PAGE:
It may not have occurred to you that the way we address letters is counterintuitive. The sequence of information is not very helpful, and a lot of it is superfluous to requirements. If you wanted to write something logical, you’d pretty much invert the running order and lop out the dead wood. Take, as an example, the following wholly fictitious address, which is based on an old rugby song.

Ms Ivy Likes

The Cock Inn

Tillit

Herts.

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At least you’re a fine upstanding citizen and have included the postcode. Though the Royal Mail has an admirable track record of delivering poorly addressed letters, in the normal course of events the postcode is what they go for. It specifically identifies a road or street and town, and in some cases identifies individual buildings. The postcode is going to be the first port of call. In that case, why do we put it at the end? It’s in entirely the wrong place.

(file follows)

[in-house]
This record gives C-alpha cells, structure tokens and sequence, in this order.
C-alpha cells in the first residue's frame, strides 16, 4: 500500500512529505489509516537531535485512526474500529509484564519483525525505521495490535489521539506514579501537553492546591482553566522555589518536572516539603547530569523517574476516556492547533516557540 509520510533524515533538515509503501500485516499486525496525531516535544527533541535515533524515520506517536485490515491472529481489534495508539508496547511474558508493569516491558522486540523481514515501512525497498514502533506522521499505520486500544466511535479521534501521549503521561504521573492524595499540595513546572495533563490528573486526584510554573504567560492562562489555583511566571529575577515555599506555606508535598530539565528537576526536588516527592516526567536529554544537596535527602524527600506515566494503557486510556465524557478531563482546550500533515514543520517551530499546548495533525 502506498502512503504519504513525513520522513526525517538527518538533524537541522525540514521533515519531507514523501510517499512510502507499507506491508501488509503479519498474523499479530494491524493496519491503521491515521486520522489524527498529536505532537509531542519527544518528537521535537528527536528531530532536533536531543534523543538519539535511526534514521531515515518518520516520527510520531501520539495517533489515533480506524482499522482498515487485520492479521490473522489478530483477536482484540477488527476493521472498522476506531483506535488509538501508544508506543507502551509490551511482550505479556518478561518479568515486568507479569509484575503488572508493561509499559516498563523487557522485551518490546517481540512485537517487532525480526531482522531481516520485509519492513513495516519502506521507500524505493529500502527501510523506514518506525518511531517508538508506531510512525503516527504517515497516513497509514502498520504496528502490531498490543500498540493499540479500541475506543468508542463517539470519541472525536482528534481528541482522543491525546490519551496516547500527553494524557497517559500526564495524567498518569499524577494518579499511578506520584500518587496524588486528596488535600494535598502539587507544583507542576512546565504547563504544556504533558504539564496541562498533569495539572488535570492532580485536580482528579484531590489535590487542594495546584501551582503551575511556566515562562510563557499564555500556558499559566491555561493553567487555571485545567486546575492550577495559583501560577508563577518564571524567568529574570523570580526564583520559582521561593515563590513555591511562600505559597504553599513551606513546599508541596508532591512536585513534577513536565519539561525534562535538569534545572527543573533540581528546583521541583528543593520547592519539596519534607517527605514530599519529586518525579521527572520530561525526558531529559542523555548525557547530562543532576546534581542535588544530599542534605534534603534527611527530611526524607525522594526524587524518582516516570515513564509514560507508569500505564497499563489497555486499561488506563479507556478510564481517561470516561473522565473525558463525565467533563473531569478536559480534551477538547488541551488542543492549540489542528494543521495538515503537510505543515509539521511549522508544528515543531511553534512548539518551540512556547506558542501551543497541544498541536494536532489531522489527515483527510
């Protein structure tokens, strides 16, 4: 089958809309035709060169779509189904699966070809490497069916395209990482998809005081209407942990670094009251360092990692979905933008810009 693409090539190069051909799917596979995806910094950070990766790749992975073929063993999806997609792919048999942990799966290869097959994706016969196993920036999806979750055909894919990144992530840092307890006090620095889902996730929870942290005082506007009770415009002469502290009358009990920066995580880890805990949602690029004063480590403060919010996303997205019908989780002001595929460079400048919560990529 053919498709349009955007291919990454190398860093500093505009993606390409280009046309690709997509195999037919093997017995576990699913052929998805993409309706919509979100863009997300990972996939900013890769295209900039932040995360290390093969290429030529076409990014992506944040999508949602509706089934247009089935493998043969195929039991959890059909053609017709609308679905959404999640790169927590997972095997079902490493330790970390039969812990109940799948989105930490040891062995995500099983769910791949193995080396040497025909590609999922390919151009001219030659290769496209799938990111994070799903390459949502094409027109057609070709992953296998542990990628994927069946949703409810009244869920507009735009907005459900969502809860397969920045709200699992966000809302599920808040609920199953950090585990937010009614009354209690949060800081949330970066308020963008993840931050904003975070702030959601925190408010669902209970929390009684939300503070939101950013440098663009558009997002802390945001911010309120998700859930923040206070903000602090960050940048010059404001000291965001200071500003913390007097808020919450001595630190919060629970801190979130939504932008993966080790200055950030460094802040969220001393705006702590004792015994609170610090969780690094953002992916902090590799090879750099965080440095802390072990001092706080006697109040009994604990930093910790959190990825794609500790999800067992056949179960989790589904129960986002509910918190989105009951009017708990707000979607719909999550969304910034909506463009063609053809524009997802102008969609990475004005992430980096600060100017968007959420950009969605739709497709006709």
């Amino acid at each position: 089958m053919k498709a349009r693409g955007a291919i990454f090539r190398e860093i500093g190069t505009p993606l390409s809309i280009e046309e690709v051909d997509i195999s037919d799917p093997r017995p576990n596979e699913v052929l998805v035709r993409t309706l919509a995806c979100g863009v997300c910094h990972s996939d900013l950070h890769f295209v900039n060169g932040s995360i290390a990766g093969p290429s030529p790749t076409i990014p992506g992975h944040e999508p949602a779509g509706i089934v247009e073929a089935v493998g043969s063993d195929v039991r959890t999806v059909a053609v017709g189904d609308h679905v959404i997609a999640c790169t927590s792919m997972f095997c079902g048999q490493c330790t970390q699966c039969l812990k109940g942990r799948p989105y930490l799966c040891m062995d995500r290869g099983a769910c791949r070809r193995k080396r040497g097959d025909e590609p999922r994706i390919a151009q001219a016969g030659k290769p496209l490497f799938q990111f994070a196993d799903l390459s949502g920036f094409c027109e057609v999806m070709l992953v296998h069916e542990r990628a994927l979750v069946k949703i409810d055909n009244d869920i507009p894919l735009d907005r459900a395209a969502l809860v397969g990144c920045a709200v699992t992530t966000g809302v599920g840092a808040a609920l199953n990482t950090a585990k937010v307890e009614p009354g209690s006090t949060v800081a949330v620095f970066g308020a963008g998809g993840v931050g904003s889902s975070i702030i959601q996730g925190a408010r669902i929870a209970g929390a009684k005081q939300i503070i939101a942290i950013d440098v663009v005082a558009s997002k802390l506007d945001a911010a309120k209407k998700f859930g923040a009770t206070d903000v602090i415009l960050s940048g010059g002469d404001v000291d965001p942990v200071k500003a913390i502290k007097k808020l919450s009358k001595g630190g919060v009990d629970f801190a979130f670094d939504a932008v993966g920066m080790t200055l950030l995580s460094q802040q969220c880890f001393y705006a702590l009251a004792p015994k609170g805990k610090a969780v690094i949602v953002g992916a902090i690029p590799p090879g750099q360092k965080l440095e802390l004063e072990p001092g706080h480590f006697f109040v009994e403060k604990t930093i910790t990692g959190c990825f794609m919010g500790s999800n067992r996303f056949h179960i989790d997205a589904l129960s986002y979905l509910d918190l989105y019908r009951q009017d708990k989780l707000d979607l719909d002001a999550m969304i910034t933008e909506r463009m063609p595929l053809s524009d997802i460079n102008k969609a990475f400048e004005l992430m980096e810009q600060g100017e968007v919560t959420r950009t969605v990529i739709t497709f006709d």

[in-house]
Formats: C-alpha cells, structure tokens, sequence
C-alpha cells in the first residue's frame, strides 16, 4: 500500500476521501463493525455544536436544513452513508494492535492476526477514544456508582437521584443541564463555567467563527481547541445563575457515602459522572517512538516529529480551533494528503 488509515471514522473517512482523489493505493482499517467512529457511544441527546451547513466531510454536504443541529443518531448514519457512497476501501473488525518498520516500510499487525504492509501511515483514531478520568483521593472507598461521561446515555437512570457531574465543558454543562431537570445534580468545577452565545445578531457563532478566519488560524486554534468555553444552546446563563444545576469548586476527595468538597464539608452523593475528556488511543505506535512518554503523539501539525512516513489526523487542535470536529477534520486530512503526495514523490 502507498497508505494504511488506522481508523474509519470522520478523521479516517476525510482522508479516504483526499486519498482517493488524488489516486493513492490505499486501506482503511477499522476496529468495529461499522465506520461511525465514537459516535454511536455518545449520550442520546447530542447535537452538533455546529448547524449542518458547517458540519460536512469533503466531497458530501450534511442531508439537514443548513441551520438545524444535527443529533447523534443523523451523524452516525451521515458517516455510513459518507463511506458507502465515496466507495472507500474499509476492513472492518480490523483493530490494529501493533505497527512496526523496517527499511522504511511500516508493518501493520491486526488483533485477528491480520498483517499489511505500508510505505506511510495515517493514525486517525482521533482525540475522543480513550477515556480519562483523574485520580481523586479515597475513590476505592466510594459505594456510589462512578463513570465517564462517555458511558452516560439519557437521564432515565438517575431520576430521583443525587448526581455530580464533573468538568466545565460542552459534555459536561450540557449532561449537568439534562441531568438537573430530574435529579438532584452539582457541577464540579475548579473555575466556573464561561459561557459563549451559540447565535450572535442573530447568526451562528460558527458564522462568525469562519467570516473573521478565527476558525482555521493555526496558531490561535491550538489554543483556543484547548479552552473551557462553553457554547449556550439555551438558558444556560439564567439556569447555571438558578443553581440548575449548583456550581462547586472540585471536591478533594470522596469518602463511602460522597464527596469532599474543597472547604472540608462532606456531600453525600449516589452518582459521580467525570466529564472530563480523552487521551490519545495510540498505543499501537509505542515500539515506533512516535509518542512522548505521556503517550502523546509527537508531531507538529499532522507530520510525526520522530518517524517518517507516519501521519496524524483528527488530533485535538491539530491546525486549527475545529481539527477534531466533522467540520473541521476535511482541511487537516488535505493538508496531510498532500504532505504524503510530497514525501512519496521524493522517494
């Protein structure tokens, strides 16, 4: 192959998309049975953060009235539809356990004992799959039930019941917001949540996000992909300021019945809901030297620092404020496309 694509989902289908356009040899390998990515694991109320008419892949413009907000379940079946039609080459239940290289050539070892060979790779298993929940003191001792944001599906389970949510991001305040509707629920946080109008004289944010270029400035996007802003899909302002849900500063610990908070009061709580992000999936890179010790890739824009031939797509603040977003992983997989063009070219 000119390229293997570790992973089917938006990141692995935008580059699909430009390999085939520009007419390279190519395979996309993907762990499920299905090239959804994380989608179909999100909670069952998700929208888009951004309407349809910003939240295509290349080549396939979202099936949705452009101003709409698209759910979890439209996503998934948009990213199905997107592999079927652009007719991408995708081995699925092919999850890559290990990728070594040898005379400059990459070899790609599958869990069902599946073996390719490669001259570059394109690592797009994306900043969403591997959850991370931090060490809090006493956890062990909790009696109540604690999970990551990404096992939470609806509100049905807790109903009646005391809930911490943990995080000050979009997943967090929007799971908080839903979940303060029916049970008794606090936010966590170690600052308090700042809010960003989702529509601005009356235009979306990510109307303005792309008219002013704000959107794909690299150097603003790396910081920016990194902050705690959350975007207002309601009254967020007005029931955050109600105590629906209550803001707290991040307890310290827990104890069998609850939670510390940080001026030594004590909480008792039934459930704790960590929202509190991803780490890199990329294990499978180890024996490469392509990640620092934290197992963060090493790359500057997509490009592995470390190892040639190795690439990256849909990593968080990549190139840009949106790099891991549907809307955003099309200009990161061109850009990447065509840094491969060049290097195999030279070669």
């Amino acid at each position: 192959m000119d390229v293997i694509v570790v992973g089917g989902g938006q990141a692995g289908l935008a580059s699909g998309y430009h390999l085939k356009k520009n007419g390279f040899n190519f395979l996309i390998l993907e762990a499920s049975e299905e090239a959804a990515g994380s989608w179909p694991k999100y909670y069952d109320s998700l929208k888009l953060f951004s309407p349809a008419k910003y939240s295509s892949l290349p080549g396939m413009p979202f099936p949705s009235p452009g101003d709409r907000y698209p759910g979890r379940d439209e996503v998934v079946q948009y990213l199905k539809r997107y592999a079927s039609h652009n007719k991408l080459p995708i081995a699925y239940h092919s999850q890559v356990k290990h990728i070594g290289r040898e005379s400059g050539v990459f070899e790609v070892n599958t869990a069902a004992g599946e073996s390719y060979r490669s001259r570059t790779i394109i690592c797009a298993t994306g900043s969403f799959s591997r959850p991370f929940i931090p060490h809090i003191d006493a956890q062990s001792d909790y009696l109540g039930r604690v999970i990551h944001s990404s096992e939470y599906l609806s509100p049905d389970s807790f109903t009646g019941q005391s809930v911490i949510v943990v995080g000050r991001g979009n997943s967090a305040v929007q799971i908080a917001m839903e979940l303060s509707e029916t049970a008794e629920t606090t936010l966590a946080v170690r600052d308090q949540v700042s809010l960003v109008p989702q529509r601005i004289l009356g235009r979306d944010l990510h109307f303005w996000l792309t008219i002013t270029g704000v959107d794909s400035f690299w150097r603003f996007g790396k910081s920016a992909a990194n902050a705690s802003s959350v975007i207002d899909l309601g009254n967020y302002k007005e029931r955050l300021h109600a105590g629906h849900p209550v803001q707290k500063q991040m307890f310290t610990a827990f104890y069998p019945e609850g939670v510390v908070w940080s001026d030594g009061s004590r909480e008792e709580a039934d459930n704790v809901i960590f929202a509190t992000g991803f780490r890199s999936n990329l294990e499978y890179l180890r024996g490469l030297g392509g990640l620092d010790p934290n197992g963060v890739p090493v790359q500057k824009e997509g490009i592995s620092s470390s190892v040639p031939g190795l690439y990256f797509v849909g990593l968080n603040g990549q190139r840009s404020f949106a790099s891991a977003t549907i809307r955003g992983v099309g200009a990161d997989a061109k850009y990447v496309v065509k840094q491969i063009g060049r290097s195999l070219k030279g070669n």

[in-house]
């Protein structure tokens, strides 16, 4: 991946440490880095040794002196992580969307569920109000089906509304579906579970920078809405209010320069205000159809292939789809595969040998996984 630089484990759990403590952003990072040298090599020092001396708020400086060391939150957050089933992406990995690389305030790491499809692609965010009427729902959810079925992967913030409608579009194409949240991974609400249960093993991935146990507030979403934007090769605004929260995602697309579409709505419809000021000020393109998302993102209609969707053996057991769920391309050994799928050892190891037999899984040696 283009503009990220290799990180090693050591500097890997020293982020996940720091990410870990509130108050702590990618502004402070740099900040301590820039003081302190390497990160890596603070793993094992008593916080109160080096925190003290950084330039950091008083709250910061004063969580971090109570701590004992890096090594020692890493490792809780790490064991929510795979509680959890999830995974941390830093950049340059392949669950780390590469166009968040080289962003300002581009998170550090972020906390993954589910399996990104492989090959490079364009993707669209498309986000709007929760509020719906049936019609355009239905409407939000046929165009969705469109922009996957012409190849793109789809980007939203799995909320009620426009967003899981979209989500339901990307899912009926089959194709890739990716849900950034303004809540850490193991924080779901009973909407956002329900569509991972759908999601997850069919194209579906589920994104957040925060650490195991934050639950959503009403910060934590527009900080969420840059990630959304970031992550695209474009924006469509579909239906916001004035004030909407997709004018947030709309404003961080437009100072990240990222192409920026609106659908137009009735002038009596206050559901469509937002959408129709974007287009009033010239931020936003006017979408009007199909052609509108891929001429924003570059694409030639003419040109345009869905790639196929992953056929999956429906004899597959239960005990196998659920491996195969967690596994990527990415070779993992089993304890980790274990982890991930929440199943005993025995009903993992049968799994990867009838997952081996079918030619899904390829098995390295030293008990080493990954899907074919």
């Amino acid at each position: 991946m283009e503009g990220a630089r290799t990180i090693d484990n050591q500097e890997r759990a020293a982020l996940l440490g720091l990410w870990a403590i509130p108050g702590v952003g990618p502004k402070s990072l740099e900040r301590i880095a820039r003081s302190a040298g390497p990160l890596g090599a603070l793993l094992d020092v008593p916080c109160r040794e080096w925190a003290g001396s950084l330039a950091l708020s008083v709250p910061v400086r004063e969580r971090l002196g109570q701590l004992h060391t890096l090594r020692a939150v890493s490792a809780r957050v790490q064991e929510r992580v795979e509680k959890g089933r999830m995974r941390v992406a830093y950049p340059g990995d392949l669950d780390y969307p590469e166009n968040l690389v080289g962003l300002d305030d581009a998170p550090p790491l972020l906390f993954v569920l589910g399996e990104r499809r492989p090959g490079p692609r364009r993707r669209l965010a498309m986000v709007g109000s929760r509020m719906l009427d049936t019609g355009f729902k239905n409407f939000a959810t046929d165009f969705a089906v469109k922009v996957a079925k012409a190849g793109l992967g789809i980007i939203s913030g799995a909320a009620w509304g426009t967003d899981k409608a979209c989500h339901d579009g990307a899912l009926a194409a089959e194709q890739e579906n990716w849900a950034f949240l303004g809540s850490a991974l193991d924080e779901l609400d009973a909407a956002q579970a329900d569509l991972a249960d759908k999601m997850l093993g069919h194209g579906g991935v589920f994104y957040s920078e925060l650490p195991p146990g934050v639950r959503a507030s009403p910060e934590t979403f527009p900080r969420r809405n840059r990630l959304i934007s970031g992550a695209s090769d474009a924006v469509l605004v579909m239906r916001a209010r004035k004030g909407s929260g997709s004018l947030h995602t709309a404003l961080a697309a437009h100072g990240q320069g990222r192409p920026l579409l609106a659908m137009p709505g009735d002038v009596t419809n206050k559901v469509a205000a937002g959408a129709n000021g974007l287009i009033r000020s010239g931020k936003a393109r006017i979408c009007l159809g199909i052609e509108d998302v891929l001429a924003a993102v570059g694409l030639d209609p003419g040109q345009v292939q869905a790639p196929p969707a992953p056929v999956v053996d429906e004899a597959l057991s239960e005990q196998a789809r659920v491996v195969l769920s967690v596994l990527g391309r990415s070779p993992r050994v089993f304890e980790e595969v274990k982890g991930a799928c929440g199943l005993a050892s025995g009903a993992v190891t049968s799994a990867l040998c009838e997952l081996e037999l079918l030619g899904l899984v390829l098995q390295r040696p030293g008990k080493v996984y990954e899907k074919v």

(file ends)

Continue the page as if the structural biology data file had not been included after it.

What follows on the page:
Working on this principle, the address should start with the postcode and work down. We can also forget all the town and county malarkey, because it’s not needed on voyage, is it? Hence we should put the postcode at the top, next the number or name of the building, and finally the addressee. Thus we get to

AA11 1AA

The Cock Inn

Ms Ivy Likes

Now the postie knows exactly where he’s heading, and frankly the name of the addressee is a matter of supreme indifference to him, but is of interest to the recipient. Easypeasy.

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